2. Relational Query

      We make a comparison of Stratosphere with Hive, which compiles SQL-like queries as sequence of Hadoop MapReduce jobs.

      The benefits of using Stratosphere ae clear from figure 10 as it has a more general approach to optimization and specification of complex data processing programs. Hive's optimizer, has to follow the strict MapReduce pipeline and has to break up HiveQL expressions into several different MapReduce jobs. This leads to unnecessary I/O overhead as between each map and reduce phase, data has to spilled to the disk. On the other hand, Stratosphere can optimize and execute complex tasks by representing the programs as DAGs. No data is written to the disk till the output is generated because the operators and the input of the reducer function handling the revenue aggregate computation fit into memory.

      Fig. 9. Scale-out experiment with DOP ranging from 40 to 200 for the relational query.

    3. Fault Tolerance

      For a system to be efficient and reliable, it is important to make sure that it has a strong recovery mechanism and is fault tolerant. Here, a comparative study of two programs namely, Triangle Enumeration and a variant of Relational Query has been used in order to emphasize the need and efficiency of fault-tolerance mechanism checkpoints. For each of the program, a failure-free runtime has been calculated with and without checkpoints and also the total runtime post recovery when encountered a failure. For both the programs, on experimentation it has been observed that the failure is encountered approximately after 50% of the failure-free runtime and mainly in the join operator.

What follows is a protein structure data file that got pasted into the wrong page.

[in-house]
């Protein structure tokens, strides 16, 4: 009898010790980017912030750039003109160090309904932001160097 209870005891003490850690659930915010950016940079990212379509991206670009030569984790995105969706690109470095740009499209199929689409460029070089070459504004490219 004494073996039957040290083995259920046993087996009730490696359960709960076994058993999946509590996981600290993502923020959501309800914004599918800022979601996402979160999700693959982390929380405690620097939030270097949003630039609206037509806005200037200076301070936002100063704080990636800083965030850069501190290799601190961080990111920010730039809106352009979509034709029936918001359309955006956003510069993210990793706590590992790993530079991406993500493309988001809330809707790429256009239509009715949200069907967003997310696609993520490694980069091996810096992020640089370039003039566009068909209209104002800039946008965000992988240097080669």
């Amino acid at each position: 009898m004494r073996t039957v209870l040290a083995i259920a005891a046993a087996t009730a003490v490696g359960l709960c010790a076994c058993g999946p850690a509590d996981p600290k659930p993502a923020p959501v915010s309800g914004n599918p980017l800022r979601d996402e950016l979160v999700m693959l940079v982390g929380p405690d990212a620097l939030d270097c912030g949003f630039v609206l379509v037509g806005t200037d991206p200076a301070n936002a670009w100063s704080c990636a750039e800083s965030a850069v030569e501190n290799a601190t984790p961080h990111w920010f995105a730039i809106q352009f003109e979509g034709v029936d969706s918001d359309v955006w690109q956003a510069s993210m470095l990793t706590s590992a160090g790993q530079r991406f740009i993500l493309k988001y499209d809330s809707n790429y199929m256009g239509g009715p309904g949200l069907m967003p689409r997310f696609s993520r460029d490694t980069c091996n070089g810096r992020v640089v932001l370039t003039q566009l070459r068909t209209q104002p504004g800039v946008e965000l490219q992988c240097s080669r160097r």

In this paper, we presented an elaborated study of a software stack for analysing and processing big data, Stratosphere. Stratosphere has a layered structure with a high-level scripting language Meteor, an operator model, Sopremo and distributed execution engine, Nephele. Using Meteor and Sopremo, the functionality of the operators can be extended by importing packages and functions for various operations. Nephele is the next layer of the stack that acts as a distributed execution engine. The task of Nephele is to provide scalable execution, scheduling, network data transfers and fault tolerance. Stratosphere maintains a perfect balance between two of the most widely accepted programming platforms for big data that is, MapReduce and Relational databases. Analysis of Stratosphere has opened a diverse area for research. Firstly, a lot of modifications can be suggested in design, compilation and optimization of the high-level declarative languages in various domains. Also, merging the distributed data management systems with existing scalable system by adapting its algorithms and architecture will make the system more efficient.